Directors take a 96-mile tandem challenge to help choirs sing

Two accomplished church musicians, leading figures at the Royal School of Church Music, will be setting off from Addington Palace next month on a sponsored tandem ride to raise funds for their organisation’s forthcoming centenary.

Ready to pedal: RSCM tandem riders Hugh Morris (left) and his colleague Paul Hedley

Addington Palace, another of the former homes of the Archbishops of Canterbury within Croydon, was for more than 40 years the home of the Royal School of Church Music.

The organisation was founded in 1927 by Sir Sydney Nicholson as the School of English Church Music. Today, the RSCM is the largest church music organisation in Britain.

It became the RSCM in 1945, when it moved to Canterbury Cathedral. It was in 1954 that the RSCM moved to Addington Palace, which would be its home until 1996. Since 2006, it has been based at Sarum College, close to Salisbury Cathedral.

And it is the 96 miles between Croydon and Salisbury that inspired the RSCM’s director Hugh Morris and assistant director Paul Hedley to take on the fund-raising bike ride in the School’s 96th year.

“The RSCM wanted to launch its centenary appeal in style, so when I realised that it was 96 miles from Addington Palace in Croydon where we were based for over 40 years to our current offices in Salisbury, I had an idea,” Morris said.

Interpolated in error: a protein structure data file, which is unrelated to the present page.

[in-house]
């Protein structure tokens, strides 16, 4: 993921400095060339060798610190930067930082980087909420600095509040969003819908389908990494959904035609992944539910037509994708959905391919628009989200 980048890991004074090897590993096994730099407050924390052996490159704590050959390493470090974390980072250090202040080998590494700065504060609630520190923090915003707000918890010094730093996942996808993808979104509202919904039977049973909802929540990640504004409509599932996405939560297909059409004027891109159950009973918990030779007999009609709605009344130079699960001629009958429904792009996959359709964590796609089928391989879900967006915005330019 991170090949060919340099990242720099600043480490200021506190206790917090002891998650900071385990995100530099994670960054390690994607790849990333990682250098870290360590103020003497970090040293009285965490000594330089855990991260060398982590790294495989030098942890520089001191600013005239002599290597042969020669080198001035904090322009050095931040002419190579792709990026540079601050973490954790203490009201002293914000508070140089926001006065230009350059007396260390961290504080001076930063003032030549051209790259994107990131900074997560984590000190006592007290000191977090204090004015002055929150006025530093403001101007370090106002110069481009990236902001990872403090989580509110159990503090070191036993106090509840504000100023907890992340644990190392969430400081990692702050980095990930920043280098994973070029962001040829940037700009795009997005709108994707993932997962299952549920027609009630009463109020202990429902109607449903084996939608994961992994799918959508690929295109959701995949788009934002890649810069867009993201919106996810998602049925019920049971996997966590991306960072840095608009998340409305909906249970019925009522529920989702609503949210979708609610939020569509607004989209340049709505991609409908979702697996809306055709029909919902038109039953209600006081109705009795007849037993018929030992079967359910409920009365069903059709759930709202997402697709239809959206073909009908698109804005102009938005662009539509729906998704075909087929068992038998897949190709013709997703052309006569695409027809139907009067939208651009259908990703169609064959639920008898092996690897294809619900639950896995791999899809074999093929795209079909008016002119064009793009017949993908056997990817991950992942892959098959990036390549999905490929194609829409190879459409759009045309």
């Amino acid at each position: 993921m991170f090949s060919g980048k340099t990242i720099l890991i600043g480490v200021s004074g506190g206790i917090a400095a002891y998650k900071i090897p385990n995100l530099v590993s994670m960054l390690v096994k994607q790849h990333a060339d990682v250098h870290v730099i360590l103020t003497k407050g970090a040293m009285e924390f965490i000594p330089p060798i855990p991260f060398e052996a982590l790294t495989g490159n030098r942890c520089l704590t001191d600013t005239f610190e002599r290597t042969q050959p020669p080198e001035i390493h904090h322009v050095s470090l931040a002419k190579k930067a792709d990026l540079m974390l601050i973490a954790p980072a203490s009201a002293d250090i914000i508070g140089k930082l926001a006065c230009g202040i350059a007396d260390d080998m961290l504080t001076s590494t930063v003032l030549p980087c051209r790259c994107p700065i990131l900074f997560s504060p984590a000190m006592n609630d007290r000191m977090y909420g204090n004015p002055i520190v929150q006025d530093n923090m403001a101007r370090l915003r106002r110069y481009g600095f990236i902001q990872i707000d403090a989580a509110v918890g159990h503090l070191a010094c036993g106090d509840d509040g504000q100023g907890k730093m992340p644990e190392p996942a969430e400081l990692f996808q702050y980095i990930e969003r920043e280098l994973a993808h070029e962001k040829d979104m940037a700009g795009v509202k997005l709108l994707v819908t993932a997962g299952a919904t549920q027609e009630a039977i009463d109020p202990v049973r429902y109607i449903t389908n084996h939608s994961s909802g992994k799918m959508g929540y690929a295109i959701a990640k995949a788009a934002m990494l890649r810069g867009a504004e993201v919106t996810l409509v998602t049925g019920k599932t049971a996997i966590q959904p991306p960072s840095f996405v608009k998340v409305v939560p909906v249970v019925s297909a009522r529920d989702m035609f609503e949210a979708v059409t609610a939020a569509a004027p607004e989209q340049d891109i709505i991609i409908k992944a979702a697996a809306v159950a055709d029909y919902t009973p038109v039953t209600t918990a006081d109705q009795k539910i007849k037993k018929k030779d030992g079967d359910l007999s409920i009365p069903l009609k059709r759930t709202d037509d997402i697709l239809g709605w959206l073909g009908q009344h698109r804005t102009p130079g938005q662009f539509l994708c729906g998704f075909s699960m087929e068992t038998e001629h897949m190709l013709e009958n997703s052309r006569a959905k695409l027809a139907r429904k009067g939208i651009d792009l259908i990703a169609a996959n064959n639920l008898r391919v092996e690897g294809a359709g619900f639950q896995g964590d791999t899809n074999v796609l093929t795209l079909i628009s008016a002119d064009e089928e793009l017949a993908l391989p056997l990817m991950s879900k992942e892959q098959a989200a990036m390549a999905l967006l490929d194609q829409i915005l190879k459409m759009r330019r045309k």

“Paul is a keen cyclist, so I suggested that we launch our centenary appeal in our 96th year with a 96-mile sponsored tandem ride.”

The duo aim to complete the ride in 48 hours over a weekend, starting on June 10.

During the ride, the pair will stop off at member churches to meet choir and congregation members and lead them in singing two anthems, a hymn and a psalm. June 11 is designated by RSCM as Music Sunday, celebrating the role of music and musicians in the life of churches.

Starting point: Addington Palace

Hedley said, “For generations the hymn ‘And can it be’ has been known by choristers as ‘The Cyclists Hymn’ because it includes the line ‘My chains fell off’.

“I hope we won’t have that problem, but I know Hugh and I will be encouraged to continue pedalling when we hear our supporters singing it.

“Other choirs may choose to sing Psalm 96. It begins, ‘Sing to the Lord a new song’ words that fit well with the aims of the Centenary Fund.

“Many children today never get the chance to sing in a choir. How will our churches sing a new song in the future if there are no young people singing?”

The RSCM charity has supported music in worship by encouraging and resourcing churches, musicians and church communities, with a network of thousands of affiliated churches, schools and other institutions, as well as individual members.

Morris and Hedley aim to raise £9,600 to kick-start the RSCM Centenary Fund. The money will pay for projects such as encouraging children and young people to join church choirs, to start new choirs or reinvigorate ones that lost members during covid.

“The RSCM has a vital role to play in encouraging and enabling music in churches,” said Morris.

“Many people may not think of this as important, but most would miss the lead of the choir and organ at a carol service, or the beauty of the singing at a wedding. These things will be lost if we don’t act.”

The tandem ride will take place from JUne 10 to 12. You can sponsor the ride through the RSCM website ( or by sending a cheque (clearly marked Director’s Challenge and payable to the RSCM) to the Development Team at RSCM, 19 The Close, Salisbury SP1 2EB.

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